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DIY Bathroom Renovation Ideas
Dated: July 8 2021
Radiant Floor Heating
Radiant heat beneath tiles makes them toasty underfoot. But you don’t need to have it throughout your house.
If you want an easy-care floor: Go for porcelain or glazed tiles, and avoid porous natural stone tiles like limestone. Unless sealed vigilantly, they'll absorb drips and spills and become stained over time.
If you want a nonslip floor: Choose tiles with textured surfaces, matte finishes, or sand-containing glazes. Another option: small tiles with lots of grout lines, which offer better "grip" than large tiles.
Control Air Temperature and Humidity
If you have forced-air heating and cooling, make sure to include a vent in the bathroom—where temperatures can otherwise swing hot and cold. For hot-water heat, consider radiant floor heat or a kick heater under the vanity cabinet: This is a small blower unit that converts the warmth from your hot-water-heating system into warmed air for the bathroom. An exhaust fan is also a must. For a master bath, splurge on an ultra-quiet unit and put it on a timer set to run for 20 minutes after a shower. For a family or guest bath, choose a model with mid-range noise level and power—and consider a humidity sensor so that you don't have to rely on kids or guests to turn it on. For a powder room, install a loud fan for maximum sound privacy near public areas.
Unlike clunky over-the-showerhead organizers, a recessed cubby in a tub or shower surround gives shampoo and soap a permanent home and doesn't take up stall space.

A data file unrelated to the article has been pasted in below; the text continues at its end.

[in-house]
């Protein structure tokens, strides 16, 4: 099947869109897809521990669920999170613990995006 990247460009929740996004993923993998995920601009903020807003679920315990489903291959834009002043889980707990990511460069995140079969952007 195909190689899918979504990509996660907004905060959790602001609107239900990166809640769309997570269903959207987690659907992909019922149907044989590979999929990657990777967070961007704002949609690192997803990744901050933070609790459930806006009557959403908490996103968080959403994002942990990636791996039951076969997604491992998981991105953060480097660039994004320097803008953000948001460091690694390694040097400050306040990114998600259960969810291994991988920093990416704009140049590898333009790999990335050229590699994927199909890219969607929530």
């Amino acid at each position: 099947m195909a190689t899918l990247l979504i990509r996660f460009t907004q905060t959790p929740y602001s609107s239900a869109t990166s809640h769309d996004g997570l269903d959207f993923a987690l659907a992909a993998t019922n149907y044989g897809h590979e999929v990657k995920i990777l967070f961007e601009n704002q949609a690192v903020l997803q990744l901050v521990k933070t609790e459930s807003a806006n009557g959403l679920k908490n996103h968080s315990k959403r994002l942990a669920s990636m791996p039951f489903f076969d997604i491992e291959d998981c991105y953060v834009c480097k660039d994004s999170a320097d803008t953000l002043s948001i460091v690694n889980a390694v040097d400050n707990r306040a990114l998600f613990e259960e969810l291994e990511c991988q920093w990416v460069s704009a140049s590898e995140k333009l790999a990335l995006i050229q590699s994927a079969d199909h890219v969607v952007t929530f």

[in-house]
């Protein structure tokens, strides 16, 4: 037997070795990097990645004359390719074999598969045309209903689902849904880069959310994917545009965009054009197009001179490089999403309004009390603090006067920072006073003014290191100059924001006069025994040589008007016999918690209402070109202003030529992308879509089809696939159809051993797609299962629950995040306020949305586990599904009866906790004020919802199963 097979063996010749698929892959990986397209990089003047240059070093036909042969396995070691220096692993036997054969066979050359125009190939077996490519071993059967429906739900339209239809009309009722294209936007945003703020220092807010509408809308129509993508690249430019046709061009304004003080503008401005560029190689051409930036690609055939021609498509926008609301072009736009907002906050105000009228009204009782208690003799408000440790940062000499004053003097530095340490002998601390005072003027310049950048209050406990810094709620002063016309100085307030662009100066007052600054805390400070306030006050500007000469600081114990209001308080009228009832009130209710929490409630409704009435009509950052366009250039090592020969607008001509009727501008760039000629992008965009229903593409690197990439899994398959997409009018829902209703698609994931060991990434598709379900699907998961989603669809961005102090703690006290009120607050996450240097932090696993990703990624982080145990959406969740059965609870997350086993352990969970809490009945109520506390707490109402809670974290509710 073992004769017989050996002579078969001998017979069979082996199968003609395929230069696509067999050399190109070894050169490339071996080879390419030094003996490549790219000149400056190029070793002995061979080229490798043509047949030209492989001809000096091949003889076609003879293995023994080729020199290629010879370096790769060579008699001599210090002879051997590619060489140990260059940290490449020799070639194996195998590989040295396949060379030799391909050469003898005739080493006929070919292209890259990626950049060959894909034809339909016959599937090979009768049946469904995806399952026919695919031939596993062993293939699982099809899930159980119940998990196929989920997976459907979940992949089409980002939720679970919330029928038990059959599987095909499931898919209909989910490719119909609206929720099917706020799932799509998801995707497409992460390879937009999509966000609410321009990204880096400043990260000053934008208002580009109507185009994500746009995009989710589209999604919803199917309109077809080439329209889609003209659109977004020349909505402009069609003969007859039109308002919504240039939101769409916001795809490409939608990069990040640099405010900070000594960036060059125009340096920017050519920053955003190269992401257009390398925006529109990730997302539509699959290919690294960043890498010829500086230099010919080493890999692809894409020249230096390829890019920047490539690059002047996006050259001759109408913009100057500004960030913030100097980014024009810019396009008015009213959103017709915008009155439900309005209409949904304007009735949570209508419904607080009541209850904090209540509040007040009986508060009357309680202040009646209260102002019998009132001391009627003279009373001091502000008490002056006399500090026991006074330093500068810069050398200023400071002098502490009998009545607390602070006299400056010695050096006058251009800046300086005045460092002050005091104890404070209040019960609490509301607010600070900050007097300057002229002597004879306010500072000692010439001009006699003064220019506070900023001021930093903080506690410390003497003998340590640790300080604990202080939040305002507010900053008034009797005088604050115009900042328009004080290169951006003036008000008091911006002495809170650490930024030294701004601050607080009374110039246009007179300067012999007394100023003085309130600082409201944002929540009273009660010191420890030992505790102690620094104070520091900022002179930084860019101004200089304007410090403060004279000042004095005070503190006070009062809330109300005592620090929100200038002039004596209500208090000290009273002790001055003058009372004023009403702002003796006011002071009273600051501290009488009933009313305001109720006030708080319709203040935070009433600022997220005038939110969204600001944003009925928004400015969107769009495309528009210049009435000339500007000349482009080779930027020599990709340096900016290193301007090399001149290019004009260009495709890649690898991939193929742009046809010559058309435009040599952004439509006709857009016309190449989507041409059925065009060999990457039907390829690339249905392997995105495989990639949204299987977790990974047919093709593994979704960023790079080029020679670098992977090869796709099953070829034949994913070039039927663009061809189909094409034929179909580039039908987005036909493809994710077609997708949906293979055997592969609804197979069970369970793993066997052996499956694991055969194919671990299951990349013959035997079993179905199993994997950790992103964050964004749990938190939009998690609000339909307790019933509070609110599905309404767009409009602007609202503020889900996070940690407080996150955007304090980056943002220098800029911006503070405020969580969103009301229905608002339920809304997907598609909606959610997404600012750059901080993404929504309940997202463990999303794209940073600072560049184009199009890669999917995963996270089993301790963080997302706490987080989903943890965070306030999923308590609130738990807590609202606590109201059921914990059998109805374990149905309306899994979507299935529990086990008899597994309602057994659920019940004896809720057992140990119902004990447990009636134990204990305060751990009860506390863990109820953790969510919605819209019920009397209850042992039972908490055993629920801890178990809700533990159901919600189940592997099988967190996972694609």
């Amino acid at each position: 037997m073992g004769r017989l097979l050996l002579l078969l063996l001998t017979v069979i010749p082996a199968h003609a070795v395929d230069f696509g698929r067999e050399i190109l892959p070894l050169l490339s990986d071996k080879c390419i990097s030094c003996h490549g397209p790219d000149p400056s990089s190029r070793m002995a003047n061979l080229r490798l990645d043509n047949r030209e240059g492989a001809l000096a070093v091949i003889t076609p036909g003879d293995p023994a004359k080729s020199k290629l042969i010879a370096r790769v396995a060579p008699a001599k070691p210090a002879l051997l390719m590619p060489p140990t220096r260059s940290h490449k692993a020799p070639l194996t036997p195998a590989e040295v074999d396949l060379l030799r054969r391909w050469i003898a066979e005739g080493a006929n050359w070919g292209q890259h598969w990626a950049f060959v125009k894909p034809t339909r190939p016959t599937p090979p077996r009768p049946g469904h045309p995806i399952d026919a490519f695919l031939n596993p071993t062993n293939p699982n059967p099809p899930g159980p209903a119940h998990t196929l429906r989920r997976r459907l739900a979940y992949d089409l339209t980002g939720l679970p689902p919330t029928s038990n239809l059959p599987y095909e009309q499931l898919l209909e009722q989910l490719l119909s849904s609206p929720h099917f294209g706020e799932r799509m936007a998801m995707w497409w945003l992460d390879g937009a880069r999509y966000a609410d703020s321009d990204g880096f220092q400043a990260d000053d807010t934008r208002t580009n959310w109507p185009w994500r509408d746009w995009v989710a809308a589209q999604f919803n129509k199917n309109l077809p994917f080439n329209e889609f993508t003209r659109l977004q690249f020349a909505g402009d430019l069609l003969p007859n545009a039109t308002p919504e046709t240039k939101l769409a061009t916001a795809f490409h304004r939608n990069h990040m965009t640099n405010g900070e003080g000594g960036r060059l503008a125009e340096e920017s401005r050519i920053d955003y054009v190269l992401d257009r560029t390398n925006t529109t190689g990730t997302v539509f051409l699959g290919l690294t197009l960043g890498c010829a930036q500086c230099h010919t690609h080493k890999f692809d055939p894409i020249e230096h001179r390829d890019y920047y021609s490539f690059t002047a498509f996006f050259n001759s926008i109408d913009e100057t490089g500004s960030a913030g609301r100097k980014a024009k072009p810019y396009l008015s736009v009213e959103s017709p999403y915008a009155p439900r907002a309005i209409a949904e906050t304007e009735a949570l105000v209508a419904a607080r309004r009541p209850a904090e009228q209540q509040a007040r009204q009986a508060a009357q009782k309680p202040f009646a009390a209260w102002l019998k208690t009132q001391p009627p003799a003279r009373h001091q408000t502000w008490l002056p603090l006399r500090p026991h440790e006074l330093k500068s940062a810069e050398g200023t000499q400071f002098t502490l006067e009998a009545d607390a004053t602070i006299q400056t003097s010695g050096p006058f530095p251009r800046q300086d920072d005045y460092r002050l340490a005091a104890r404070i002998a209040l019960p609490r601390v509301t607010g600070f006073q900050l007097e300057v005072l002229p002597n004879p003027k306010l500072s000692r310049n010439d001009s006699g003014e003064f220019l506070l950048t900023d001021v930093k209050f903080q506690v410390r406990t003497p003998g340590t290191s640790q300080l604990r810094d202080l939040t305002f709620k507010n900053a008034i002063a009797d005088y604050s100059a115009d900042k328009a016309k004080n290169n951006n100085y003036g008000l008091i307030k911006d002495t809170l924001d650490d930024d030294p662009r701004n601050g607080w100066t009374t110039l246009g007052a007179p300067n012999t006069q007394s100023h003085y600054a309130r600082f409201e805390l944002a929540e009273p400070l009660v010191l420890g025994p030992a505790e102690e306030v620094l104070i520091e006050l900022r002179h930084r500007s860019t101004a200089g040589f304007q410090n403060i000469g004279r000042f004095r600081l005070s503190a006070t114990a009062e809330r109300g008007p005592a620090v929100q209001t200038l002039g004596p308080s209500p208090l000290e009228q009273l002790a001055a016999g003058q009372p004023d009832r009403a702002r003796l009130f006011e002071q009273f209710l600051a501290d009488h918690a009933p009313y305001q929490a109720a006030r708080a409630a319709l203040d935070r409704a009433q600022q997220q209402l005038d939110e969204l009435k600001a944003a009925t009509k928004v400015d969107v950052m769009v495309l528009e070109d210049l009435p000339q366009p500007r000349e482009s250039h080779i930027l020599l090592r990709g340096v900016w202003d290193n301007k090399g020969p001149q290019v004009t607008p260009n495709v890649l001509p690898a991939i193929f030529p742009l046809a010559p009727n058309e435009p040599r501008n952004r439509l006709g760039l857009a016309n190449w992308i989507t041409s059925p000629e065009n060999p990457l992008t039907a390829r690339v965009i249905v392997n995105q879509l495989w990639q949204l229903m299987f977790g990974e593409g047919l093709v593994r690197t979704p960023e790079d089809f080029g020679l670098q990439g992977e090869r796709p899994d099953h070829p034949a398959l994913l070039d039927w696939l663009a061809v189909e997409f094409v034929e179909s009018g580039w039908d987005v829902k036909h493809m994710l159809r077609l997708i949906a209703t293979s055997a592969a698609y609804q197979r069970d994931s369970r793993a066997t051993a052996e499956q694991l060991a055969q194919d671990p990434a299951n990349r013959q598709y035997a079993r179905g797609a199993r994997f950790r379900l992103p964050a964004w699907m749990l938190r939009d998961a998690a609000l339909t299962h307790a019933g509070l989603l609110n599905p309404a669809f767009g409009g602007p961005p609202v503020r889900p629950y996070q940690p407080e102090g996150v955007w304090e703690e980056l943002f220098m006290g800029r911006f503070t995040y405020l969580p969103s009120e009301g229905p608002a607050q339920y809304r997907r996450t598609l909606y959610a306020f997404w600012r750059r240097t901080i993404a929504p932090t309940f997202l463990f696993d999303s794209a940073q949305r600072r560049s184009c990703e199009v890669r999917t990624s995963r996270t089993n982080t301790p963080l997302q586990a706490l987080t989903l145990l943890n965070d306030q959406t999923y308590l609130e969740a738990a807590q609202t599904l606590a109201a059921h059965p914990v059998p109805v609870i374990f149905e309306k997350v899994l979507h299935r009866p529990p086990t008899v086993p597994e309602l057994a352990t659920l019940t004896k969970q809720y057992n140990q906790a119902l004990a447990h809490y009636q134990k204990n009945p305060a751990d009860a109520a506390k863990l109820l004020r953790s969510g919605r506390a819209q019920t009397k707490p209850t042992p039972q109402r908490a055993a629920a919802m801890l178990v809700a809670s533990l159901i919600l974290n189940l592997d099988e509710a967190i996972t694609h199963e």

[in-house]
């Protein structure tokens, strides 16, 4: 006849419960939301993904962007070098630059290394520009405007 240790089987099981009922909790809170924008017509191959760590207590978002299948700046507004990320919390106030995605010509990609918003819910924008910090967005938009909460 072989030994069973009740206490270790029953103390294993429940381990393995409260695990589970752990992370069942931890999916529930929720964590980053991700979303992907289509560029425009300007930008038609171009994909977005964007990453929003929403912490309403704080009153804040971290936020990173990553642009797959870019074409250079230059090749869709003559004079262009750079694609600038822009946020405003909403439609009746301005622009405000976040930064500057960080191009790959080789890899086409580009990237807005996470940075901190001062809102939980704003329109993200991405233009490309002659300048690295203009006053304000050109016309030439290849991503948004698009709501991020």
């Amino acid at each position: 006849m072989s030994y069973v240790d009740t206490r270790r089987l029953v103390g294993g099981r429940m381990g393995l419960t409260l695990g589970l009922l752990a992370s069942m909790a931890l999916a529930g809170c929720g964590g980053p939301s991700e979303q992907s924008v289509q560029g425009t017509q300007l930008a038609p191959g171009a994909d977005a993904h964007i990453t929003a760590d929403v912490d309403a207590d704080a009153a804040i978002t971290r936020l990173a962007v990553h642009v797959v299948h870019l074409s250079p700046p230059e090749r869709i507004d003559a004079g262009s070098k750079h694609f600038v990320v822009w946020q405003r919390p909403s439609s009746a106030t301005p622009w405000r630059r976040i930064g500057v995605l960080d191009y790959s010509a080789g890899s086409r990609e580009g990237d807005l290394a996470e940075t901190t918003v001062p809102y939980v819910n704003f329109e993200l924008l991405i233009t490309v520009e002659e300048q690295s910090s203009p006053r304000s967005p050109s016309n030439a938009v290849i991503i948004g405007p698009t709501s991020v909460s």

Think About Your Storage and Counter Space Needs
Your choice of sink and vanity go hand in hand to determine how much storage and counterspace your bathroom provides: A pedestal sink offers a slim and traditional silhouette that’s ideal for small bathrooms, but it has no vanity for storage and very limited counter surface. A vessel sink is a bowl that sits on top of the vanity—often a repurposed piece of antique furniture—so there’s plenty of room for drawers and storage space inside, but little usable counterspace on top. A traditional vanity offers both counterspace on top and storage space down below.
Separate the Shower and the Tub
If you have the room, consider separating the tub and shower. A freestanding, deep soaking tub is the ultimate luxury, and a separate walk-in shower offers more space and easier accessibility, eliminating the danger of tripping over the tub threshold. Such universal access measures are on the rise; in fact, homes with curbless walk-in showers—where the bathroom floor continues straight into the shower without anything to step over—sell for 4.6% more and 38 days faster than similar homes without them, according to Zillow. If possible, make your walk-in shower at least 4 by 4 feet, which will leave ample room for maneuvering, and you’ll have enough space to add a freestanding bench. And consider handheld showerheads—helpful for washing, they make it easier to clean your shower, too.
How to Prevent Your Pipes from Freezing
Arrange your bathroom so that there are no fixtures, and therefore no plumbing, on exterior walls.
Bring pipes up through the floor instead of the wall if it's a first-floor bathroom.
Run pipes in the wall on the interior side of the insulation. If codes allow, use flexible PEX tubing, which doesn't crack at low temps.
Measure your space thoroughly so that you know what size fixtures will fit.
Locate all water shutoff valves so that there are no floods when taking out fixtures.
Make arrangements for a backup bathroom if necessary.
Determine whether to donate or dispose of old fixtures, and make plans accordingly.
Buy plenty of plastic sheeting to contain dust if you're knocking out tile and drywall yourself.
Check recent references for plumbers and other pros you hire.
Simon Gregory Smith was born in Oswego, New York. When Simon was 2, his family headed West to Eugene, Oregon where his parents earned their Masters degrees from the University of Oregon. Simon’s fat....
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